Islam Today

It is not uncommon to
hear people say “How fast Muharram has come and gone!” after the day
of Ashura, the day on which the grandson of the Prophet and his family were
slain in cold blood. For many of us, the climax of this period of mourning is
the recitation of the Maqtal martyrdom epic of Imam Husayn a on the day of
Ashura. While there is a quieter, deeper atmosphere of grief the night after
the day of Ashura, sadly by the following day the majority of us have slept it
off and returned to our normal daily lives. We need to ask ourselves two
pertinent questions in this regard. Are our emotions for the Prophet and his
family, limited to the first ten days of Muharram and the recitations we hear
in the mosque? If that is so, shouldn t we be calling lecturers or eulogists
entertainers ? Are we not saying to them: “Make us cry so we do not have
to feel guilty when we walk out of the mosque and go back to our daily
routines?” What happened to the energy and spirit with which we claimed
never to let the message of Husayn die during the first ten nights of
Muharram? I have no doubt that in that moment of emotion, every one of us means
and believes these words – indeed it is the miracle of Imam Husayn a that his
love awakens even the hearts of the unconscious. But why do we forget all this
so easily after Ashura? One explanation for this state of affairs might be that
when it comes to Islam and Husayn ibn Ali a , we are still emotional teenagers.
Perhaps what we have is a romantic crush on azadari mourning . Perhaps we are
in love with the idea of loving Husayn a because the ideals he stood and died
for are so noble, so high that who can help but to want to be associated with

In our minds, we are
hopeful and sometimes foolishly confident that had we been in Karbala on the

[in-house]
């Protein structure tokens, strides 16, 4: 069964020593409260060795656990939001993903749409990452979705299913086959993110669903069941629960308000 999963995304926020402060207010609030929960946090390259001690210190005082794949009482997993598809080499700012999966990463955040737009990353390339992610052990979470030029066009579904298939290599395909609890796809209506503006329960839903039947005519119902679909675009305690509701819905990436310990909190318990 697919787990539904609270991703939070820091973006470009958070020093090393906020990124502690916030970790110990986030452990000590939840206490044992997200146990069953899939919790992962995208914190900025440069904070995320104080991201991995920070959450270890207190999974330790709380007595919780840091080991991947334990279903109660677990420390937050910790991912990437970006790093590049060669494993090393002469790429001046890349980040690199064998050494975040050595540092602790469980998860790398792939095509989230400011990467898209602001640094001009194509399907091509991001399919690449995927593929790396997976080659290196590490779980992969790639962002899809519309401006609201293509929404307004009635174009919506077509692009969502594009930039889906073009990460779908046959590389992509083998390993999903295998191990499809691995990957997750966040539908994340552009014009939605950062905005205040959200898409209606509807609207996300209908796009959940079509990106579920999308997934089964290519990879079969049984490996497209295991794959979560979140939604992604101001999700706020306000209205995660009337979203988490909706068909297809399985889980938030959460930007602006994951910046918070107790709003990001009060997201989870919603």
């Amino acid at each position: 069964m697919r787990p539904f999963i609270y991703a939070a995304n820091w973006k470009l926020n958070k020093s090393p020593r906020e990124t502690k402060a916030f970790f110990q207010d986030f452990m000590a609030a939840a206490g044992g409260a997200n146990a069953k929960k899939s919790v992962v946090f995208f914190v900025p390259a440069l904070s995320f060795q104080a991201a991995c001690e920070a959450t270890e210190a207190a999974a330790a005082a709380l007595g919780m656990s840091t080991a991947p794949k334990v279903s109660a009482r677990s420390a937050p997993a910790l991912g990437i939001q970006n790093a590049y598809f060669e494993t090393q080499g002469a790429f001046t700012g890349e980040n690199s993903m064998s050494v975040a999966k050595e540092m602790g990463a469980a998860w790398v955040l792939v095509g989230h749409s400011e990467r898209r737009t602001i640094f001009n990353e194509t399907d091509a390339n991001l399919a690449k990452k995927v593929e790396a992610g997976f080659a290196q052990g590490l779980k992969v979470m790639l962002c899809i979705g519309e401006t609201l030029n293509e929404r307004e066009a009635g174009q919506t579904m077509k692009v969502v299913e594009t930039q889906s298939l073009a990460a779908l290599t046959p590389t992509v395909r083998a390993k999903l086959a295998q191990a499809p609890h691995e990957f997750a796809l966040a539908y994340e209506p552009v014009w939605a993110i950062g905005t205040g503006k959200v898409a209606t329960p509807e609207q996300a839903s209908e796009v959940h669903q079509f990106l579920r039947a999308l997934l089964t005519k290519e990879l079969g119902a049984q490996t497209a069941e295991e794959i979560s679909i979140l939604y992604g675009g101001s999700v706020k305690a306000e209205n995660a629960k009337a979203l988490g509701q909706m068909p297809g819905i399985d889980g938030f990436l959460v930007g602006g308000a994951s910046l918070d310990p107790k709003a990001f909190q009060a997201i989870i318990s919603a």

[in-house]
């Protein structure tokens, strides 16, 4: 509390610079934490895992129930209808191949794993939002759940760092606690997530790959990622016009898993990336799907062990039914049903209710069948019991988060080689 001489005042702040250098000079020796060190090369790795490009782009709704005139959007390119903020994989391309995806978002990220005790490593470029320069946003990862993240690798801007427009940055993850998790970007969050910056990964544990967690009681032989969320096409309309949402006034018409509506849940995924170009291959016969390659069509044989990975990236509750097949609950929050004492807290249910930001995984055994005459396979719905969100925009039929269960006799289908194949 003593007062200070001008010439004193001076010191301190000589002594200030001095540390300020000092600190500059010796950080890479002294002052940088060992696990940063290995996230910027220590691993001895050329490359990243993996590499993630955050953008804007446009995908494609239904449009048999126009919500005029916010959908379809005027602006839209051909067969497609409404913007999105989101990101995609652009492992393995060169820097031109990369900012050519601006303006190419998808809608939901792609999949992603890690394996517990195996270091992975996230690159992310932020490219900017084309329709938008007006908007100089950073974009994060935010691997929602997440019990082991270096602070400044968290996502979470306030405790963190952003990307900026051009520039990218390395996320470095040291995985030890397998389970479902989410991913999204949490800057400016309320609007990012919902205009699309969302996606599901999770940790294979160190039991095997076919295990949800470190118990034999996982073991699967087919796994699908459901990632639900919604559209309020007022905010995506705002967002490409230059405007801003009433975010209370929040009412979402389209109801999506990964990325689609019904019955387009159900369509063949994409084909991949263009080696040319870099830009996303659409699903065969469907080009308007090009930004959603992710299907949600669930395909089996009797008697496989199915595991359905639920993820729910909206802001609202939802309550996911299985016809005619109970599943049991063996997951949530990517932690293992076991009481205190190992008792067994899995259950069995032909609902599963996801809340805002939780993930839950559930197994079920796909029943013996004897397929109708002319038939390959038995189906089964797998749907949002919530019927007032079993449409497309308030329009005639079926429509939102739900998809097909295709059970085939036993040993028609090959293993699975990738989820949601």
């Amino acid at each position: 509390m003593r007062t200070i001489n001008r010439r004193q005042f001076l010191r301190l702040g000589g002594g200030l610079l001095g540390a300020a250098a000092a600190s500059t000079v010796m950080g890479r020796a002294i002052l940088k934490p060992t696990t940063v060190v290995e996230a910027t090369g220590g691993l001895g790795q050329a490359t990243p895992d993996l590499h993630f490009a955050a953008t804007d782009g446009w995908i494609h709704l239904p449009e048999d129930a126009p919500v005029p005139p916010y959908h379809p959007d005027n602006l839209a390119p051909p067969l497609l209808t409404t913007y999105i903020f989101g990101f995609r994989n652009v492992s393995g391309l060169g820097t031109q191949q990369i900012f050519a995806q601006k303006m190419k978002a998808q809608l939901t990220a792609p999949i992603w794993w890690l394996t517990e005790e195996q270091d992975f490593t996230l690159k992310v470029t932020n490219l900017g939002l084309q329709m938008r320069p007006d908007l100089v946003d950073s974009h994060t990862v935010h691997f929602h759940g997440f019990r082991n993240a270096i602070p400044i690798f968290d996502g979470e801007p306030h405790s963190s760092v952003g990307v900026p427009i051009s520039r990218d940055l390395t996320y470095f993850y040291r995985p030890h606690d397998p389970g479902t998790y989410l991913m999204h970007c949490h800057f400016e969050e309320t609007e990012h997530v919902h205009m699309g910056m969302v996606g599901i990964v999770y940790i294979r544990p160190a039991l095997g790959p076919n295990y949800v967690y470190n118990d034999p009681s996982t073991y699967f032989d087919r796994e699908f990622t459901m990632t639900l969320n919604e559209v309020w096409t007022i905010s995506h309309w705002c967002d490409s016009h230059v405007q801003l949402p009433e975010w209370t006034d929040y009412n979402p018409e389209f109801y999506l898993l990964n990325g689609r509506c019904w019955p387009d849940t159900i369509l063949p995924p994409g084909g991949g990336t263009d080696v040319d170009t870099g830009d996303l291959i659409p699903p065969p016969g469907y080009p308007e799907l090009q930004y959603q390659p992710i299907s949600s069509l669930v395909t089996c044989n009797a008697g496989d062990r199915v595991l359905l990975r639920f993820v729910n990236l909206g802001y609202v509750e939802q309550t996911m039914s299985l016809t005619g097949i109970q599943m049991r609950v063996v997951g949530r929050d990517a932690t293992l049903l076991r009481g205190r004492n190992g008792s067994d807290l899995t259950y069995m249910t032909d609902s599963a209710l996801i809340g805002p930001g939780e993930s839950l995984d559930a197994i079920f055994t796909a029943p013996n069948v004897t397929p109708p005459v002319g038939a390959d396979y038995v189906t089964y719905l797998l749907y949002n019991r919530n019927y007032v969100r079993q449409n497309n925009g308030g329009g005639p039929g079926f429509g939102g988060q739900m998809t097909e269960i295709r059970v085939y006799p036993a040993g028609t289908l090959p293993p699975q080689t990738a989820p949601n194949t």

day of Ashura, we would have joined the camp of the Imam a without hesitation.
And it is nice to believe this. But we need to sit back and consider that we
are also laden with responsibilities and obligations which are not incommensurate
with those felt by the companions of the Imam; obligations which may themselves
need struggle and sacrifice. The one thing that stands out in Karbala is that
no one asked what, how or when? but everyone knew “why?” This is
why we have an excellent example in 72 different people – from different
tribes, different ages, different walks of life – all presenting their
sacrifice in their own unique ways, but not one of them conflicting with the
other in purpose. If we only step back for a moment and ask that same question,
we might find the answers to both the issues mentioned above. We need to ask:
why are we mourning the Imam s ? To answer this, we will need to understand
the magnitude of his message and that will force us to go back to history and read
about what happened in Ashura and the consequences of that momentous event. A
tradition of the Prophet Muhammad s says: “Surely, there exists in the
hearts of the believers, with respect to the martyrdom of Husayn a , a heat
that never subsides.” Did the Ahlul Bayea go through so much simply to
gain sympathy and pity for eternity? Was this the message? Karbala evokes the
strongest emotions within us because we re then supposed to use this emotional
high as a spring-board to create a revolution within ourselves. Yet, if we find
that we can-not do something as simple as change a single habit in these months
for the better then it only indicates that our emotions are superficial like
those of the people of Kufa. We write poetry saying that someday the flag of
Imam Husayn a will fly at the top of every house. Do we realize that we are
also in some ways passing the buck? We seem to be waiting for someone else to
do this hard work for us instead of understanding that the responsibility of
maintaining the message of Husayn ibn belongs to no one else except those who
appreciate the sacrifice of Husayn. Let us never think that we are doing the
Prophet and his family a favor through anything we do in their name. The
Prophet promised his beloved daughter Fatimah al-Zahra a that the mourning
for Husayn a would be preserved until the end of time. Whether we decide to be
part of it or not, it will continue. The favor is on us that we have been
blessed with the knowledge and awareness of the status and honor of the family
of Muhammad s . This is a Mercy to us from God and as such it is up to us to
decide whether or not we show appreciation for His love and attention. During
the days of mourning, we distanced ourselves from celebrations and the
frivolities of life. That is why these are the best days to reflect and focus
on what needs to be changed in our lives. Let us, this year, liberate ourselves
first each and every one of us – before we begin to dream of liberating the

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